“I liked it so much, I went to Michigan State for Turfgrass Management after that, worked here in the summers and I’ve just never left,” he said. “I thought about it a few times, but you know, they must like what I’ve done here all these years. They keep having me come back.”
It was a nine-hole course that had been revamped a few times from its original 1922 start and design by the Michigan Golf Hall of Fame designer/golfer Wilfrid Reid when Whitman started working at Indian River. In 1984, architect Warner Bowen did a major addition of essentially 11 holes, which included completely removing two of the original holes. Since then, Whitman has been involved in changes made to almost all of the holes.
He calls maintaining a golf course a constant work in progress.
“You don’t really finish ever,” he said.
He’s not finished either. He figures he will make it to 50 years for him and 100 years for the course as long as his health is good. He’s tall, rangy and has the look of a man who has spent most of his days outdoors.
“I hurt a little more at the end of long days, but as long as I feel good and I can do the work, I figure to be here,” he said. “I know I’m unusual. I know in the industry superintendents last at places maybe five or 10 years and then owners and members start thinking they can get it done better or cheaper. I’ve been fortunate. It’s year-to-year for me now, and as long as they want me around, I’ll be here. I did think I would retire from here before I gave up boat racing, but even that hasn’t happened.”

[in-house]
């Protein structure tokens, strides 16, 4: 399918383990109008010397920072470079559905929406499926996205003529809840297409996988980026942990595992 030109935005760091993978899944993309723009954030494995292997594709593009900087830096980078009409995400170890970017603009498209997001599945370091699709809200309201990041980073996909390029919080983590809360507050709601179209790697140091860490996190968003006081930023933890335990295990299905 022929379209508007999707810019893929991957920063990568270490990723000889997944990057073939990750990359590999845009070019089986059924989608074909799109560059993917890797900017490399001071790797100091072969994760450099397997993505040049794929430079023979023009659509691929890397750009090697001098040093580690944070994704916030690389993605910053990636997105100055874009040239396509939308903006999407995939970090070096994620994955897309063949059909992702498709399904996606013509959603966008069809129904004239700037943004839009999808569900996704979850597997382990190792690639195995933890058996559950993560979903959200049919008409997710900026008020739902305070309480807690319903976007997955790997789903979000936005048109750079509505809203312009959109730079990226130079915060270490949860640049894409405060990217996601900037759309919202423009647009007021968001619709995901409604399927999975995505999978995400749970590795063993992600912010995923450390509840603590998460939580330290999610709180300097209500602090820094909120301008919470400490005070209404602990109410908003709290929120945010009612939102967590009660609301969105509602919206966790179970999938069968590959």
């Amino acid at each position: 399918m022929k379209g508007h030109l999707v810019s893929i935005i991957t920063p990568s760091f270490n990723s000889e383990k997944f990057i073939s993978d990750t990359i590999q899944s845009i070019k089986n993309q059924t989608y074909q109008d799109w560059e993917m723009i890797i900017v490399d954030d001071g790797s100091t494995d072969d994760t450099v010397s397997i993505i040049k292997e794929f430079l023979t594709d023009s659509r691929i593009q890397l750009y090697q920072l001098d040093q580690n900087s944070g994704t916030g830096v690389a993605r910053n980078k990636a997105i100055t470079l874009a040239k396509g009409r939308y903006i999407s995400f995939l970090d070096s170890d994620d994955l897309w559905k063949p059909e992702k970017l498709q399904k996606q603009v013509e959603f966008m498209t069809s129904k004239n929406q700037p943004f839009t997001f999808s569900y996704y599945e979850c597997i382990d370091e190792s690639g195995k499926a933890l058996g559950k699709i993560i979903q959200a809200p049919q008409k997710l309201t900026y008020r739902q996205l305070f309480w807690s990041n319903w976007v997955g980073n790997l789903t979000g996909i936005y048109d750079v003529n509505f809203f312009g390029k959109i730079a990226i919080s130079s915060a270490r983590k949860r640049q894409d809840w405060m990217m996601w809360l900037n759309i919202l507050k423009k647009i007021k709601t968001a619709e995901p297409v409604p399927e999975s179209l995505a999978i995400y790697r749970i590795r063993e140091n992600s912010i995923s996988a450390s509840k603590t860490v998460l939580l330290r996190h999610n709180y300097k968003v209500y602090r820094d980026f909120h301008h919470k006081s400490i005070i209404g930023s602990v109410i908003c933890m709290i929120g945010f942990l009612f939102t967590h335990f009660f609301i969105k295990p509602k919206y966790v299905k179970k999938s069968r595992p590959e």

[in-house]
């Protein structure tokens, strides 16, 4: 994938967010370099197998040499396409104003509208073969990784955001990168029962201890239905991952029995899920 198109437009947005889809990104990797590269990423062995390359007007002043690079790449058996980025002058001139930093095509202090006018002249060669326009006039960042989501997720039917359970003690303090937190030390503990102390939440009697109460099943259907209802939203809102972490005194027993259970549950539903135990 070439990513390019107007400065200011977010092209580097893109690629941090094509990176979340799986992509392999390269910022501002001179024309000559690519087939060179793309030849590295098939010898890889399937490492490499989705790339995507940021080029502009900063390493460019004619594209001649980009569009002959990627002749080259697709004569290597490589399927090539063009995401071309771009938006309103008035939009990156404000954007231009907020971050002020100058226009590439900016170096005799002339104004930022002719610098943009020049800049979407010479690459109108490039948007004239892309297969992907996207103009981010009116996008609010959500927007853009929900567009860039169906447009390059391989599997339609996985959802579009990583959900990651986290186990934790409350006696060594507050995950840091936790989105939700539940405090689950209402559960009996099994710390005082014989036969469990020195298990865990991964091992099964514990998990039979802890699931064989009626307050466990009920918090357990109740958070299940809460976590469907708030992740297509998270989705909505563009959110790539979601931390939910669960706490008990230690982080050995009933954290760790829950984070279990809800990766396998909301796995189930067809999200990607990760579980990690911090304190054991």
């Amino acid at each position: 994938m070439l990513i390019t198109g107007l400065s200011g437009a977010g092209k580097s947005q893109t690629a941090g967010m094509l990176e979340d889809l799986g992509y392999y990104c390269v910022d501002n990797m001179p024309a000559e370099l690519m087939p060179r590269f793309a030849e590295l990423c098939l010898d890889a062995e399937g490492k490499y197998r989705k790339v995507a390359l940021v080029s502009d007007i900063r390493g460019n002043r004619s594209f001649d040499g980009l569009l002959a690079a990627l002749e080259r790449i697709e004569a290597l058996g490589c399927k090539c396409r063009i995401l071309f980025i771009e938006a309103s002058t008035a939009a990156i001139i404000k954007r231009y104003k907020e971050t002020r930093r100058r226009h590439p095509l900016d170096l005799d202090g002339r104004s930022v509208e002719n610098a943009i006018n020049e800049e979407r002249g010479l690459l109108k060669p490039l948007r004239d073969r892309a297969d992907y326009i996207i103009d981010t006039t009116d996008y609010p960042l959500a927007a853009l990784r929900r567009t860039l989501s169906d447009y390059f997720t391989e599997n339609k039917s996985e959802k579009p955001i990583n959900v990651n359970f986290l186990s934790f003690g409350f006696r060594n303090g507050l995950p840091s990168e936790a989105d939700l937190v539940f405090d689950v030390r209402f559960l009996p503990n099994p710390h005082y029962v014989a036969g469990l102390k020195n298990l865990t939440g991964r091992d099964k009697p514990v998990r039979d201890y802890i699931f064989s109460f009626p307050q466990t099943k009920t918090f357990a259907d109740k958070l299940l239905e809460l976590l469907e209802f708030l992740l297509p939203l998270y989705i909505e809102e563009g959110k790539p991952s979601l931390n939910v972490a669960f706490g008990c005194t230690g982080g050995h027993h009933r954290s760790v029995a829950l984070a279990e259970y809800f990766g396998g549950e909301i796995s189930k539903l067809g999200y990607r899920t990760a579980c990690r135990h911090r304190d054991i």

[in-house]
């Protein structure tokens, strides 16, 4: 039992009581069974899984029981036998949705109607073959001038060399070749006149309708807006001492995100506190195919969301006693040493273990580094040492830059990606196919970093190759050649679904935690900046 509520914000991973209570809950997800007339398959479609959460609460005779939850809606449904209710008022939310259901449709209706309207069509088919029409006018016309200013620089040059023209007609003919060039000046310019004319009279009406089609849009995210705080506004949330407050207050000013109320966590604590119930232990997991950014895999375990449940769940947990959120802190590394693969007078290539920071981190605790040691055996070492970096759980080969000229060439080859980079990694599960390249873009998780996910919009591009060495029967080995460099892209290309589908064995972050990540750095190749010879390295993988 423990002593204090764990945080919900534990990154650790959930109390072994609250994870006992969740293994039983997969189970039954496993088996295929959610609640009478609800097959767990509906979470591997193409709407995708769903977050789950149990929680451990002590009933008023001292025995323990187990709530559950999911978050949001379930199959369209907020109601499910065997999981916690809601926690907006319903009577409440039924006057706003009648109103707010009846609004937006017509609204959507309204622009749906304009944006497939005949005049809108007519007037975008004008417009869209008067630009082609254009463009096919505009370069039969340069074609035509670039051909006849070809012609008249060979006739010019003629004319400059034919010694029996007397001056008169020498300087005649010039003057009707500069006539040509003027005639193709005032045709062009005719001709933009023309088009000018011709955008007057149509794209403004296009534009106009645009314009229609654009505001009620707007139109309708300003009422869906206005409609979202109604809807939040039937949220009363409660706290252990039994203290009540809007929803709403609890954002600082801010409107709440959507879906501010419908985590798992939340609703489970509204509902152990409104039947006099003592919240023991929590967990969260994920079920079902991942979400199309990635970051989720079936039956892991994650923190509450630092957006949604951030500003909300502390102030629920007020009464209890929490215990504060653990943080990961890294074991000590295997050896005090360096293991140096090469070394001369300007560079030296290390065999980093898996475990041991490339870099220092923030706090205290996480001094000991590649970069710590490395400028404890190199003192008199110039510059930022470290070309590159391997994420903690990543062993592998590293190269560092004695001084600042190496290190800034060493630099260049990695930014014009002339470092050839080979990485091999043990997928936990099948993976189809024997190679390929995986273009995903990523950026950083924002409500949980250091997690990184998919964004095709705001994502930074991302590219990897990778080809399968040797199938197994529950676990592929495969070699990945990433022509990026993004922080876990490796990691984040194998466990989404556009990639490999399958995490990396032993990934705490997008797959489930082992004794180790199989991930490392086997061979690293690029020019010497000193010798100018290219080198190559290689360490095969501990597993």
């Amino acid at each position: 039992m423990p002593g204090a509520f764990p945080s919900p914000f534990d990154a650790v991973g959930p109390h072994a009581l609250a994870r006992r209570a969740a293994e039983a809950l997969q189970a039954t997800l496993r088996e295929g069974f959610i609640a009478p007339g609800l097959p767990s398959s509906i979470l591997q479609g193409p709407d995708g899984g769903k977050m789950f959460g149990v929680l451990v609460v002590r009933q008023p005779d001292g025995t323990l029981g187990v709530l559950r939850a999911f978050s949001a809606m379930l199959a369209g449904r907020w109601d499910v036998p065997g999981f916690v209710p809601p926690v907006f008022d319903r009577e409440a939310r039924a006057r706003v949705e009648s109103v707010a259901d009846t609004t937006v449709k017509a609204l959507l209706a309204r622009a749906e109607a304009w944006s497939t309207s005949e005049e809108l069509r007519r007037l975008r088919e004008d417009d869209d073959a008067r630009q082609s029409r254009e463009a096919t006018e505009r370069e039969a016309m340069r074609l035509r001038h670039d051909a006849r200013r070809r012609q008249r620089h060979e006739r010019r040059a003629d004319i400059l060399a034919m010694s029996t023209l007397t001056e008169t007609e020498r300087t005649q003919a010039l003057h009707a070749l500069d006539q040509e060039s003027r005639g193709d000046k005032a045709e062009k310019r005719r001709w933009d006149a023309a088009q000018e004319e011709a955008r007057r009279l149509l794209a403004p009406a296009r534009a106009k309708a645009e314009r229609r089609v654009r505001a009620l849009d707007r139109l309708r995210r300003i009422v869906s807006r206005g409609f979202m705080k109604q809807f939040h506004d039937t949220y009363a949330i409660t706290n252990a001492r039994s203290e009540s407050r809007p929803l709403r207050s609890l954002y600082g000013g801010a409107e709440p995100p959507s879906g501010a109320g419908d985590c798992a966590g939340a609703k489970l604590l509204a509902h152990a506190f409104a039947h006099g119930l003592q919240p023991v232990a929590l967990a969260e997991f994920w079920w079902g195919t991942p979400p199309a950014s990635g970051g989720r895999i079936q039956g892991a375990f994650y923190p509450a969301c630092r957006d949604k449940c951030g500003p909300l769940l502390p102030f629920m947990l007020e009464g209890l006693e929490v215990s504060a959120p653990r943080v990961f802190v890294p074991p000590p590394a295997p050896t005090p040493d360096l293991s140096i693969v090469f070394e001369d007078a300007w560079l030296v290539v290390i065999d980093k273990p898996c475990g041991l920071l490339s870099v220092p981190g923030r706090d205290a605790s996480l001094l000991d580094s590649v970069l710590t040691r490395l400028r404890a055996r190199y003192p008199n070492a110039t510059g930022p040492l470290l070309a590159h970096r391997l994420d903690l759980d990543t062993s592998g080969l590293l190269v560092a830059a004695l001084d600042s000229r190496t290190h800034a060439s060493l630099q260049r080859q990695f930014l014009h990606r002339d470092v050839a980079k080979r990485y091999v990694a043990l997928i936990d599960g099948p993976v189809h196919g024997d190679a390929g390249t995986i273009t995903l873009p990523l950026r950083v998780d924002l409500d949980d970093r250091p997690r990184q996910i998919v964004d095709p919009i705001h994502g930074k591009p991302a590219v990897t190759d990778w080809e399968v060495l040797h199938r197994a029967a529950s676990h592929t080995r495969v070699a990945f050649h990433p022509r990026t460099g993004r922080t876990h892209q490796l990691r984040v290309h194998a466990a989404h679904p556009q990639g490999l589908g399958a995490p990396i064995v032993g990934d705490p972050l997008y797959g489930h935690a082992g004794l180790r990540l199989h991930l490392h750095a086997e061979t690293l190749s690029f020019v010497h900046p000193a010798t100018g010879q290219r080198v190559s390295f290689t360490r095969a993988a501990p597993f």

Slowly, as in a few holes each year, always in budget and within the wishes of management, Whitman has brought the course to a solid-state computerized double-row irrigation system. He is a longstanding member of the Michigan Golf Course Superintendents Association and keeps up with trends and networks with other members to deal with the problems of maintaining golf courses.
“I think we have a pretty nice golf condition here most of the time,” he said. “I have a good crew. They work hard. This is a passion in a way. I guess boat racing was my other passion.”
Corey Crowell, the general manager, said he thinks the world of Pat Whitman, as do the club members and regulars who play Indian River, which is open to the public and just a few minutes off I-75. Pat directed the building of a new putting green last year, and the club decided to name it in his honor for his dedicated service. There’s a plaque next to the green that declares the site is “Pat’s Putting Green.”
“Pat and his crew keep us going,” he said. “We have a short season so we need the course to be ready and stay ready for play, and he pulls it off. And he’s a great guy. He’s another reason we call ourselves the friendliest club in the north.”
Whitman said golfers are missing a nice place if they flash on by in either direction on I-75.
“It’s a good course, a fun course and the restaurant (The Greenside Grille) is great, too,” he said.
Visit indianrivergolfclub.com for more information and come play Pat’s course or visit gaylordgolfmecca.com and book a trip to the Mecca that includes Indian River. Warning: On the third fairway you might have to fight off the impulse of taking off your shoes.